Affiliations

Aurora Family Medicine Program

Aurora Sinai Family Care Center

Aurora UW Medical Group

Center for Urban Population Health

Presentation Notes

Poster presented at: Aurora Scientific Day; May 20, 2020; virtual webinar hosted in Milwaukee, WI.

Abstract

Background: It is well known that a diet rich in fresh fruits and vegetables improves health outcomes. In central Milwaukee, specifically the 53233 zip code area, there is a limited supply of vendors that sell fresh produce to its residents.

Purpose: To increase produce consumption among patients through a fruit and vegetable prescription (FnVRx) program.

Methods: In 2019, patients at 1 family medicine residency clinic in the 53233 zip code were recruited and assigned to one of two groups. The study group was given a packet of materials including 2 $20 prescription vouchers for fresh produce redeemable at the nearby (1.7 miles from clinic) Fondy Farmers Market, along with a verbal explanation of packet contents, while the control group was given the same packet but without verbal overview. Groups were assigned based on availability of study team member to discuss packet contents. Participants completed a baseline assessment at their initial visit; follow-up phone surveys were completed at 4 and 8 weeks post-office visit. Basic descriptive statistics were performed, and Fisher’s exact tests were used for 2×2 tables.

Results: Of the total participants (N=107), 71% met food insecurity criteria, 46% had an income of <$15,000, and 89% shared food with ≥2 family members. Participants were predominantly female (86%), African American (72%), and in the control group (77%). Overall, 71% never redeemed a FnVRx. Of those surveyed at 4 weeks postrecruitment, 31% of individuals and 19% of households recalled consuming more produce, as opposed to 19% of individuals and 16% of households who had recalled more produce consumption at 8 weeks. No statistical difference was associated with redemption of FnVRx in regard to gender, income level, prior use of farmers’ markets, groups, presence of food insecurity, or size of household (P>0.05 for all). However, increasing age was associated with FnVRx redemption (P=0.016). Overall, the most commonly cited reasons for not redeeming FnVRx were “too busy” or “forgot.”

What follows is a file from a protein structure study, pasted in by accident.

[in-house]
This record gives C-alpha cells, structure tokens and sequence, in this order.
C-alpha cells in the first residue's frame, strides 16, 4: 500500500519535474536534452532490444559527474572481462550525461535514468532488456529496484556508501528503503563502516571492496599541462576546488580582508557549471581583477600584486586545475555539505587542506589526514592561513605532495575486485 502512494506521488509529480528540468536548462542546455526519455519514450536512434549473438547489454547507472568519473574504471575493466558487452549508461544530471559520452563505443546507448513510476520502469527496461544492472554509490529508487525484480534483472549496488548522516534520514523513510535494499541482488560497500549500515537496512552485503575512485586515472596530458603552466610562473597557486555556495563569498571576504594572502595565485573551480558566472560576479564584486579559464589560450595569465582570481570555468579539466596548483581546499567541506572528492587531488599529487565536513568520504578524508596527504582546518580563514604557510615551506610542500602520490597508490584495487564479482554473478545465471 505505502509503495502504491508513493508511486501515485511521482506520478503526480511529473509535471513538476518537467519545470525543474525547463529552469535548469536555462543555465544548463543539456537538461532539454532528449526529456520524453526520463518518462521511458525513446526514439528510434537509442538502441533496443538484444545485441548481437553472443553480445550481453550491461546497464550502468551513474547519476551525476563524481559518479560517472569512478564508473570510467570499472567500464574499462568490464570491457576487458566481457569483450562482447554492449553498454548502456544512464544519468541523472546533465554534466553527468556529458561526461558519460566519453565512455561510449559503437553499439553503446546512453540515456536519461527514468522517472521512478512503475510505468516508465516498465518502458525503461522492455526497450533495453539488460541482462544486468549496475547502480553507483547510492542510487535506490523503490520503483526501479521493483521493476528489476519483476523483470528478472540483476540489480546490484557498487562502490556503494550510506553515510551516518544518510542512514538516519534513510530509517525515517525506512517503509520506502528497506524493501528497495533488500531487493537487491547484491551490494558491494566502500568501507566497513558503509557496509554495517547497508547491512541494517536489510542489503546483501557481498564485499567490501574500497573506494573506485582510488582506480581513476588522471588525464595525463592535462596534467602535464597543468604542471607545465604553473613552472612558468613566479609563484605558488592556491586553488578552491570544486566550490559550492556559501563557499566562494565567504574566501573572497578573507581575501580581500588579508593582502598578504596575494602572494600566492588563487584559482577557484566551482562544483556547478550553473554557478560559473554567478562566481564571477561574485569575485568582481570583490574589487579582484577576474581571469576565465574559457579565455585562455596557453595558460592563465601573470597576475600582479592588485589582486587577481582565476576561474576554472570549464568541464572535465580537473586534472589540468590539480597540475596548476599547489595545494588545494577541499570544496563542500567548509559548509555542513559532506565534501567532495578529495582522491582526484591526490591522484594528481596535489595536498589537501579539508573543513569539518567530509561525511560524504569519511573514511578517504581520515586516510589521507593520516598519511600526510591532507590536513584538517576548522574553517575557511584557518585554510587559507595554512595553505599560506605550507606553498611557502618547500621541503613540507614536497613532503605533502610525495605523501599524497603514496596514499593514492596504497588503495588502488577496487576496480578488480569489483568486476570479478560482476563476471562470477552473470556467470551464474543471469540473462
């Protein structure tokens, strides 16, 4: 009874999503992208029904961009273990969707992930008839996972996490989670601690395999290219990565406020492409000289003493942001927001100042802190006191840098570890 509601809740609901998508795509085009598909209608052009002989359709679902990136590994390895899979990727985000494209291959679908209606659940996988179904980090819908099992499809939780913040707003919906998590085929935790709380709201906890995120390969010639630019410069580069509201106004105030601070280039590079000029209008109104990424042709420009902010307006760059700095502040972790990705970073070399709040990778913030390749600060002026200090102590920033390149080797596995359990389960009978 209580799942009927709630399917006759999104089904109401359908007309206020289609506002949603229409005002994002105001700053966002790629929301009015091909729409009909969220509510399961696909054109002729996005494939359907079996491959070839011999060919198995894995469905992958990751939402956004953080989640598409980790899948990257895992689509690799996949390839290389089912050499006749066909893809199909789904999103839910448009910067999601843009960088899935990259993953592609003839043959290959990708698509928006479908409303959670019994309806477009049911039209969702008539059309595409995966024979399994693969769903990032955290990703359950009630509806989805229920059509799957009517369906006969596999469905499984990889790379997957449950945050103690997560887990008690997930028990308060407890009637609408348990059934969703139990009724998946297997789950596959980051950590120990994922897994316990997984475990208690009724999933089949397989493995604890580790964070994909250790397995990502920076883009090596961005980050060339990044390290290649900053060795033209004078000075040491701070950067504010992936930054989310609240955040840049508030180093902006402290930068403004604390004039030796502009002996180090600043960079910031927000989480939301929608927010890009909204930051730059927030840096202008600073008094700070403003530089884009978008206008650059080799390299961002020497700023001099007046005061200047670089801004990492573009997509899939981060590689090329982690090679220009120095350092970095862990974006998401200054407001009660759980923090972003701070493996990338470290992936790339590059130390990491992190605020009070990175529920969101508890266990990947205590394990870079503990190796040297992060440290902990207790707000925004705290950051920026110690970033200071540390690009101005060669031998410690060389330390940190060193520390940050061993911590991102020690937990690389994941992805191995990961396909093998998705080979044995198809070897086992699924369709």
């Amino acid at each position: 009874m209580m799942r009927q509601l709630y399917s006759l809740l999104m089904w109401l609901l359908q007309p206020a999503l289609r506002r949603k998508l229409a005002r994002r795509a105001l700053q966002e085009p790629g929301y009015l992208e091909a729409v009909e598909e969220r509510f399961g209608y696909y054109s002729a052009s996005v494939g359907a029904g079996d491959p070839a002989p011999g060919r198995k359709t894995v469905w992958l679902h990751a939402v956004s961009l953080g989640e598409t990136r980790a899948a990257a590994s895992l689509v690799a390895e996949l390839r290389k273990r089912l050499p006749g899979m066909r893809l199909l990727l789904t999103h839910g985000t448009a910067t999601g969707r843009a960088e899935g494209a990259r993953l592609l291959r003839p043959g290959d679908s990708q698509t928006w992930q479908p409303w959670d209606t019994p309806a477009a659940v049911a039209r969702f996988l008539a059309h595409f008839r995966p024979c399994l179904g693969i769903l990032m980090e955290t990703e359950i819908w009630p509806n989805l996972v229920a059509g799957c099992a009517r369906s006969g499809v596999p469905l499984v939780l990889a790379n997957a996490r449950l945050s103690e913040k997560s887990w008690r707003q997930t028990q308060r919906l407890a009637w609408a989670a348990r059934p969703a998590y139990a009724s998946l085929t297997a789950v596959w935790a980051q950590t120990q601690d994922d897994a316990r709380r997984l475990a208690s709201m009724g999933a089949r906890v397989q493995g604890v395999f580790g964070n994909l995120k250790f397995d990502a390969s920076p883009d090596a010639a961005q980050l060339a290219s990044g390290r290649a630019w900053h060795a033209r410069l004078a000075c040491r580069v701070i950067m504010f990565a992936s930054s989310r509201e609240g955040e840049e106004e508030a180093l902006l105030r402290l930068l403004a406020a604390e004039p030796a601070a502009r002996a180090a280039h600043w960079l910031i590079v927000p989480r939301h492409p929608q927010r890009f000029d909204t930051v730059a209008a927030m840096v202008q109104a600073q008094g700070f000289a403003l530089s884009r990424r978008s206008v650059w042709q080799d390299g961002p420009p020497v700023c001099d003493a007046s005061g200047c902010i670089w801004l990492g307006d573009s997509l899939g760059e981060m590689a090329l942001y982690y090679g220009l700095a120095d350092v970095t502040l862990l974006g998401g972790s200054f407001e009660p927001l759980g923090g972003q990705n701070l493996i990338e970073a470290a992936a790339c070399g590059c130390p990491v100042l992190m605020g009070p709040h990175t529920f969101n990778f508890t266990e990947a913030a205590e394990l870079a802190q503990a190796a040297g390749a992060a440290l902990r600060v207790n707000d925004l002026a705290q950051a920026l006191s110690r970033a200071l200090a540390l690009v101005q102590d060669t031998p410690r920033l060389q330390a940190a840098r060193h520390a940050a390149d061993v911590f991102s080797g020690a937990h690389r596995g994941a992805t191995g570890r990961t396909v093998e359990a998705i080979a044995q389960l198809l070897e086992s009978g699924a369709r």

Conclusion: The solution to increasing fresh produce consumption is multifactorial. The answer is not as simple as providing individuals with monetary-based prescriptions for farmers’ markets. Many barriers likely prevent increased produce consumption (eg, time, motivation, transportation, cultural preferences, distance to farmers’ markets, and education). Despite low redemption rates, this project identified a need for food resources for our patients and further development of interventions to meet those needs.

Document Type

Article

PubMed ID

33163557

DOI

10.17294/2330-0698.1818

Link to Full Text

 

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